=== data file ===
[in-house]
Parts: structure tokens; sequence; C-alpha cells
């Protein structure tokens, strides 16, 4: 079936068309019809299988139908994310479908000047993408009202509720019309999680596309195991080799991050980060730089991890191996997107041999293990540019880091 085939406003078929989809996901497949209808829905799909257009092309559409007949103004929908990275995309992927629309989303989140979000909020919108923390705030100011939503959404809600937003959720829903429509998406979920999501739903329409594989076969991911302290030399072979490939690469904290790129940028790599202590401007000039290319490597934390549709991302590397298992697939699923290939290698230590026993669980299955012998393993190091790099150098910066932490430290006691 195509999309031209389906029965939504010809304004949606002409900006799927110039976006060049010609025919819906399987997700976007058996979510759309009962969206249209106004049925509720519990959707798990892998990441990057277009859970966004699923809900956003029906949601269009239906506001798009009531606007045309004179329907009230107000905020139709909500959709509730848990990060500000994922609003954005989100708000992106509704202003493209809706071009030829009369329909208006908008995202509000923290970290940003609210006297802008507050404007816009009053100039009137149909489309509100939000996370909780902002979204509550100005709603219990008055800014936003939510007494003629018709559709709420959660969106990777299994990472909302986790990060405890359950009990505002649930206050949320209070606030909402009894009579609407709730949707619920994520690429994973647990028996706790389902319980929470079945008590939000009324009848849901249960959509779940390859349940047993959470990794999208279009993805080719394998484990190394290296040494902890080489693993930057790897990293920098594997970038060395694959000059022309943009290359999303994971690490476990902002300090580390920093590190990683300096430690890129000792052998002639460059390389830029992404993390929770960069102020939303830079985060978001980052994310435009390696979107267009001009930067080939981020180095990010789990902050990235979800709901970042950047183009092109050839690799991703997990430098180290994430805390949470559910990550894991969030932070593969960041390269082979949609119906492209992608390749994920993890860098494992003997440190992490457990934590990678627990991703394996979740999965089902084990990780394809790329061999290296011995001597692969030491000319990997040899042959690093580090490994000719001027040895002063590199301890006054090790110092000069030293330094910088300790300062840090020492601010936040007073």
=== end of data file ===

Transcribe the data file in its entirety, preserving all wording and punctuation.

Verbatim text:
[in-house]
Parts: structure tokens; sequence; C-alpha cells
């Protein structure tokens, strides 16, 4: 079936068309019809299988139908994310479908000047993408009202509720019309999680596309195991080799991050980060730089991890191996997107041999293990540019880091 085939406003078929989809996901497949209808829905799909257009092309559409007949103004929908990275995309992927629309989303989140979000909020919108923390705030100011939503959404809600937003959720829903429509998406979920999501739903329409594989076969991911302290030399072979490939690469904290790129940028790599202590401007000039290319490597934390549709991302590397298992697939699923290939290698230590026993669980299955012998393993190091790099150098910066932490430290006691 195509999309031209389906029965939504010809304004949606002409900006799927110039976006060049010609025919819906399987997700976007058996979510759309009962969206249209106004049925509720519990959707798990892998990441990057277009859970966004699923809900956003029906949601269009239906506001798009009531606007045309004179329907009230107000905020139709909500959709509730848990990060500000994922609003954005989100708000992106509704202003493209809706071009030829009369329909208006908008995202509000923290970290940003609210006297802008507050404007816009009053100039009137149909489309509100939000996370909780902002979204509550100005709603219990008055800014936003939510007494003629018709559709709420959660969106990777299994990472909302986790990060405890359950009990505002649930206050949320209070606030909402009894009579609407709730949707619920994520690429994973647990028996706790389902319980929470079945008590939000009324009848849901249960959509779940390859349940047993959470990794999208279009993805080719394998484990190394290296040494902890080489693993930057790897990293920098594997970038060395694959000059022309943009290359999303994971690490476990902002300090580390920093590190990683300096430690890129000792052998002639460059390389830029992404993390929770960069102020939303830079985060978001980052994310435009390696979107267009001009930067080939981020180095990010789990902050990235979800709901970042950047183009092109050839690799991703997990430098180290994430805390949470559910990550894991969030932070593969960041390269082979949609119906492209992608390749994920993890860098494992003997440190992490457990934590990678627990991703394996979740999965089902084990990780394809790329061999290296011995001597692969030491000319990997040899042959690093580090490994000719001027040895002063590199301890006054090790110092000069030293330094910088300790300062840090020492601010936040007073």